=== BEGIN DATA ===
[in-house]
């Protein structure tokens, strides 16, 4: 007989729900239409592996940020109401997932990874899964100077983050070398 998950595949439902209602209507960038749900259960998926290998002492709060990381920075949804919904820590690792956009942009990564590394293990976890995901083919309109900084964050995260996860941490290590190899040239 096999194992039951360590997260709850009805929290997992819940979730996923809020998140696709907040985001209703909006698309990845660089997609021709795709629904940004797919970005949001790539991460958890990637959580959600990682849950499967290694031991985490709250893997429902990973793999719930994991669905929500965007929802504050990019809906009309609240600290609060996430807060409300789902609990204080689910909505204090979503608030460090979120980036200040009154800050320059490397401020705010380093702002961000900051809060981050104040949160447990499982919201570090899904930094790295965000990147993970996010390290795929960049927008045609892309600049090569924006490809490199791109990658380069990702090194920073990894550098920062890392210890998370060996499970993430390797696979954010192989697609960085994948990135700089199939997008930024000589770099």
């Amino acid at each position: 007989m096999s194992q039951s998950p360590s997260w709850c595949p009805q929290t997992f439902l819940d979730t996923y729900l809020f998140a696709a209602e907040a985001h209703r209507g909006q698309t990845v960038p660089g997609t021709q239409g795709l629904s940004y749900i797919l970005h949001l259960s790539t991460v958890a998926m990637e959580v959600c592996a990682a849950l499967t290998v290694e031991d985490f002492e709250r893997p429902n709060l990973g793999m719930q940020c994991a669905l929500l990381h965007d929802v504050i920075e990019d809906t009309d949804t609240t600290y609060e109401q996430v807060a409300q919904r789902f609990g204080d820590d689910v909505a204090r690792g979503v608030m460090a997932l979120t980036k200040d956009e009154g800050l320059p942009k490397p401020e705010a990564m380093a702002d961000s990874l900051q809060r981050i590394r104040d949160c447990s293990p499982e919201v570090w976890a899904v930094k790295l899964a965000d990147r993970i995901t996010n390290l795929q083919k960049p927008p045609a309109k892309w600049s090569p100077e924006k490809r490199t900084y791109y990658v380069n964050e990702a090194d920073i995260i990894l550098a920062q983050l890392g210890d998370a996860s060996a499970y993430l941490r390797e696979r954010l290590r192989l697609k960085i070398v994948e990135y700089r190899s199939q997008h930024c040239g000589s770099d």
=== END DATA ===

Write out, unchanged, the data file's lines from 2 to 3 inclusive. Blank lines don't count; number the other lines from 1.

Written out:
């Protein structure tokens, strides 16, 4: 007989729900239409592996940020109401997932990874899964100077983050070398 998950595949439902209602209507960038749900259960998926290998002492709060990381920075949804919904820590690792956009942009990564590394293990976890995901083919309109900084964050995260996860941490290590190899040239 096999194992039951360590997260709850009805929290997992819940979730996923809020998140696709907040985001209703909006698309990845660089997609021709795709629904940004797919970005949001790539991460958890990637959580959600990682849950499967290694031991985490709250893997429902990973793999719930994991669905929500965007929802504050990019809906009309609240600290609060996430807060409300789902609990204080689910909505204090979503608030460090979120980036200040009154800050320059490397401020705010380093702002961000900051809060981050104040949160447990499982919201570090899904930094790295965000990147993970996010390290795929960049927008045609892309600049090569924006490809490199791109990658380069990702090194920073990894550098920062890392210890998370060996499970993430390797696979954010192989697609960085994948990135700089199939997008930024000589770099």
């Amino acid at each position: 007989m096999s194992q039951s998950p360590s997260w709850c595949p009805q929290t997992f439902l819940d979730t996923y729900l809020f998140a696709a209602e907040a985001h209703r209507g909006q698309t990845v960038p660089g997609t021709q239409g795709l629904s940004y749900i797919l970005h949001l259960s790539t991460v958890a998926m990637e959580v959600c592996a990682a849950l499967t290998v290694e031991d985490f002492e709250r893997p429902n709060l990973g793999m719930q940020c994991a669905l929500l990381h965007d929802v504050i920075e990019d809906t009309d949804t609240t600290y609060e109401q996430v807060a409300q919904r789902f609990g204080d820590d689910v909505a204090r690792g979503v608030m460090a997932l979120t980036k200040d956009e009154g800050l320059p942009k490397p401020e705010a990564m380093a702002d961000s990874l900051q809060r981050i590394r104040d949160c447990s293990p499982e919201v570090w976890a899904v930094k790295l899964a965000d990147r993970i995901t996010n390290l795929q083919k960049p927008p045609a309109k892309w600049s090569p100077e924006k490809r490199t900084y791109y990658v380069n964050e990702a090194d920073i995260i990894l550098a920062q983050l890392g210890d998370a996860s060996a499970y993430l941490r390797e696979r954010l290590r192989l697609k960085i070398v994948e990135y700089r190899s199939q997008h930024c040239g000589s770099d």